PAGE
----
Comparison of children with 16p11.2 deletion with unrelated neurotypical controls

A similar pattern of effects was observed when comparing the deletion carrier children with the unrelated control group for both the response time and response time variability analysis. There was a main effect of group (F(1,92)23.86, P0.001, d1.2 in each case), but no condition by group interaction (F(1,92)0.43, P0.51 in each case). However, a main effect of condition was present in this contrast (F(1,92)6.11, P0.015, in each case), indicative of slower and more variable RT when multi-tasking for all children. This suggests that children with 16p11.2 deletion show differences in RT and RT variability relative to both their siblings and the unrelated neurotypical controls. As above, the primary effects of interest remain significant when Non-verbal IQ was used as an additional covariate in the ANCOVA analyses (F(1,33)5.4, P0.027).

Non-adaptive traditional cognitive assessments: children with 16p11.2 deletion and neurotypical children

We evaluated response time and response time variability performance for the Flanker and Visual Search selective attention tasks on all trial types and task measures between children with 16p11.2 deletion and unaffected children. Across all of these tests and measures, no significant group difference was observed (F3.7, P0.064, d0.28) in each case; see Figures 2 and 3, Table 3 for depiction of these results). Given that there was a trend toward significance for the Flanker response time cost (incongruent RT−congruent RT), further examination of this result revealed that the carrier group actually exhibited an inverse cost (for example, they performed better on the harder condition of the Flanker task), a result that is inconsistent with design and utility of this task across a wealth of literature.30 The inclusion of Non-verbal IQ as an additional covariate in the ANCOVA analyses resulted in the same pattern of effects observed above.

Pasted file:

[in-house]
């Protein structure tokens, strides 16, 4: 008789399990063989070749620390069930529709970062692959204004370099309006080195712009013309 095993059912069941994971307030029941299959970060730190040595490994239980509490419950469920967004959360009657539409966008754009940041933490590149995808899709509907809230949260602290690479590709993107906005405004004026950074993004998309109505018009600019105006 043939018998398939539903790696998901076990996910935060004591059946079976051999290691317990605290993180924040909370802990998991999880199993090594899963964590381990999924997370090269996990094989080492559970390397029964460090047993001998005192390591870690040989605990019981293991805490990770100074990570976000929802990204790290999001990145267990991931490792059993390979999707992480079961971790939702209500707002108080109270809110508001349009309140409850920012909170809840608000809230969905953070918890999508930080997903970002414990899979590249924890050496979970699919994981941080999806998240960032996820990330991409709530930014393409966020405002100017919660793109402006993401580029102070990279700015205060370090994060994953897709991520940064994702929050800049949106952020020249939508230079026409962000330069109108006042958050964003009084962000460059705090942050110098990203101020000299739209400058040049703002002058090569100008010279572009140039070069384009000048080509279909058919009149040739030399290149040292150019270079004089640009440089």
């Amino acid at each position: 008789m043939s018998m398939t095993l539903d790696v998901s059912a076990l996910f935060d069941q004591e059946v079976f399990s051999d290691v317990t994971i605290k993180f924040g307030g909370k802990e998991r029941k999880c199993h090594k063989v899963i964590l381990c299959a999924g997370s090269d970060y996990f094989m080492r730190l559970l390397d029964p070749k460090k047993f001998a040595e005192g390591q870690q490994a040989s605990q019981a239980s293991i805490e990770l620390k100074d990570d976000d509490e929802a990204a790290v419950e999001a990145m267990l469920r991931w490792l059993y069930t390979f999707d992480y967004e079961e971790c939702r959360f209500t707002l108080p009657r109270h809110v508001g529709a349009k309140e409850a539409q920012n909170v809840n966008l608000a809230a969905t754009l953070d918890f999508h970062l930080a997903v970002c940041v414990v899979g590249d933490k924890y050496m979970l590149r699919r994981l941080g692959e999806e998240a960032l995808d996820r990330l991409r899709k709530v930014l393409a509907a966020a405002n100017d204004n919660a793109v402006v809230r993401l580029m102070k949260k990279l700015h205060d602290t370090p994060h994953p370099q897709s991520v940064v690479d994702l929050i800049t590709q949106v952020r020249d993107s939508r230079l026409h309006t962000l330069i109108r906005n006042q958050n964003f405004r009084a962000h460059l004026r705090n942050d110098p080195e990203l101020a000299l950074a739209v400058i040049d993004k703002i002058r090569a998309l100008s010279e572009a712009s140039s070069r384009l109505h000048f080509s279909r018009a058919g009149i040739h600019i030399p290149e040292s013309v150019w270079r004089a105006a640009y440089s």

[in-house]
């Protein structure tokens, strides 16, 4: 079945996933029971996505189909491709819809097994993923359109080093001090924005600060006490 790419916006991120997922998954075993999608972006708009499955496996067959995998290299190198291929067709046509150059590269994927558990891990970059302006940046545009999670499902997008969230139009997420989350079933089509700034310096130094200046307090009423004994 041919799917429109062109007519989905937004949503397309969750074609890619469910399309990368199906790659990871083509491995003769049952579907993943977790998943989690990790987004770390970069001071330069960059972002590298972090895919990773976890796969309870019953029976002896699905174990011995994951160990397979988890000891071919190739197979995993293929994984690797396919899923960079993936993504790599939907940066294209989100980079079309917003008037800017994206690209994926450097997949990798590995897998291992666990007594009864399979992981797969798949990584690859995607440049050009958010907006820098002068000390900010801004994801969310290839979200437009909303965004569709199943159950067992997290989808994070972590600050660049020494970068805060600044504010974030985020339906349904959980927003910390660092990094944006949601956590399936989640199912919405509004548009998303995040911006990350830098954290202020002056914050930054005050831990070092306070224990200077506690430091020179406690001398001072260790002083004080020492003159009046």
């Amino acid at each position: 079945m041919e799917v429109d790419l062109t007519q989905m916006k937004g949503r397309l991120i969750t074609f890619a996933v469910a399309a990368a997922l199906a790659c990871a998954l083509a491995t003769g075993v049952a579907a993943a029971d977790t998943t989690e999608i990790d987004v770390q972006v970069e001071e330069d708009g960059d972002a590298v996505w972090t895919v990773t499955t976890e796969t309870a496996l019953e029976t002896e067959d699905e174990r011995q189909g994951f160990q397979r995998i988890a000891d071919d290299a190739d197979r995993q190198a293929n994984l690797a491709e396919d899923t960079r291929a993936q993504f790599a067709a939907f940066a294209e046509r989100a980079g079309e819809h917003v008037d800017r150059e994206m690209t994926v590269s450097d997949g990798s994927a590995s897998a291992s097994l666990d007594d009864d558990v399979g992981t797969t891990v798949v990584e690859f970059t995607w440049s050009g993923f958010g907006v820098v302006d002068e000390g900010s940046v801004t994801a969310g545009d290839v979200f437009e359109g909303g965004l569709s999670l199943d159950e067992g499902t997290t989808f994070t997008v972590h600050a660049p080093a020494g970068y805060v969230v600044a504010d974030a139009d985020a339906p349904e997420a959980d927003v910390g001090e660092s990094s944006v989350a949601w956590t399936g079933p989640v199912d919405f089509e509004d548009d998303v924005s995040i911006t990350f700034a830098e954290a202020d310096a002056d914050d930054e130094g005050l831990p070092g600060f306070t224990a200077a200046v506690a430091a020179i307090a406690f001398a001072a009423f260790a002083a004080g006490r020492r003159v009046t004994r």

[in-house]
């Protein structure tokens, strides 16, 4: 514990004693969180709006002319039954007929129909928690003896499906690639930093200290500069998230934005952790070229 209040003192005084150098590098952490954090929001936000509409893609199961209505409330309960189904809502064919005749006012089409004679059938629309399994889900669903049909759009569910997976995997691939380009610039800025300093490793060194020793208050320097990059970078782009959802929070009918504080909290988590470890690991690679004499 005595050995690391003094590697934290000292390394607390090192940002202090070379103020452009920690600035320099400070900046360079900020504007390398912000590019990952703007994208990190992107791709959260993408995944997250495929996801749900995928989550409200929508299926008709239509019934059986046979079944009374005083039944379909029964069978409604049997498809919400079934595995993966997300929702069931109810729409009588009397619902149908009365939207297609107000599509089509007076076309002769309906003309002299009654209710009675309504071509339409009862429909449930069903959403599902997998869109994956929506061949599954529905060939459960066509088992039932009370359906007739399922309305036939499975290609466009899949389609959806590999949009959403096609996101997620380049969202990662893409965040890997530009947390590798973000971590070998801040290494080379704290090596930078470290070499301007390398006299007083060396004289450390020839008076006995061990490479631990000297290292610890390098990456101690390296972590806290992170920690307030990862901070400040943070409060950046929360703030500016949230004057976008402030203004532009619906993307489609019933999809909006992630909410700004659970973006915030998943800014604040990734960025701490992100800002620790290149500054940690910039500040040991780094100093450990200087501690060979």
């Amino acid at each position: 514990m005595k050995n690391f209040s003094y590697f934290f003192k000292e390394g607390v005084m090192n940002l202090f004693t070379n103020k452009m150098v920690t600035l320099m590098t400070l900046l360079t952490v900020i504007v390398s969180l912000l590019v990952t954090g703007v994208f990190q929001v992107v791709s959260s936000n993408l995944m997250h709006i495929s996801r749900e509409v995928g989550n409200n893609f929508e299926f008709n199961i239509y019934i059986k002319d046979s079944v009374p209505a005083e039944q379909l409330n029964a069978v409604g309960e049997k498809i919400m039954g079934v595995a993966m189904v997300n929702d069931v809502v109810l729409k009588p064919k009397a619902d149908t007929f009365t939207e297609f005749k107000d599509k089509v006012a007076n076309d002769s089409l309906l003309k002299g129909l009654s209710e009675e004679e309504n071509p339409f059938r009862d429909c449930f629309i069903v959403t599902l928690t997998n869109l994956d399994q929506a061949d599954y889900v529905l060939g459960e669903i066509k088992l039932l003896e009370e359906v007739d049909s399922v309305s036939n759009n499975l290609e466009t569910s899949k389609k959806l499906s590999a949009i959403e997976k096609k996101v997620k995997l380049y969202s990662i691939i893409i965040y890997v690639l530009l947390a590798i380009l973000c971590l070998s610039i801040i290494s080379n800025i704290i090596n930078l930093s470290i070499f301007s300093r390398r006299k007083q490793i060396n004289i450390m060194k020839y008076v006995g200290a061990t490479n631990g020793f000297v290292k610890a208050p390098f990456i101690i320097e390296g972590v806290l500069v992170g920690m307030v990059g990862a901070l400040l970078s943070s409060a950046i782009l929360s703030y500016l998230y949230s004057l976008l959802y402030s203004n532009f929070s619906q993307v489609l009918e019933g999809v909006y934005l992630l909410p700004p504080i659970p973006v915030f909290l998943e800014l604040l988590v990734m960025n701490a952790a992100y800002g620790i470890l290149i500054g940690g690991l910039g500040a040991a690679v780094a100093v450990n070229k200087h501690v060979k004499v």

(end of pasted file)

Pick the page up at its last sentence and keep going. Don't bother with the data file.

Figure 3
Figure 3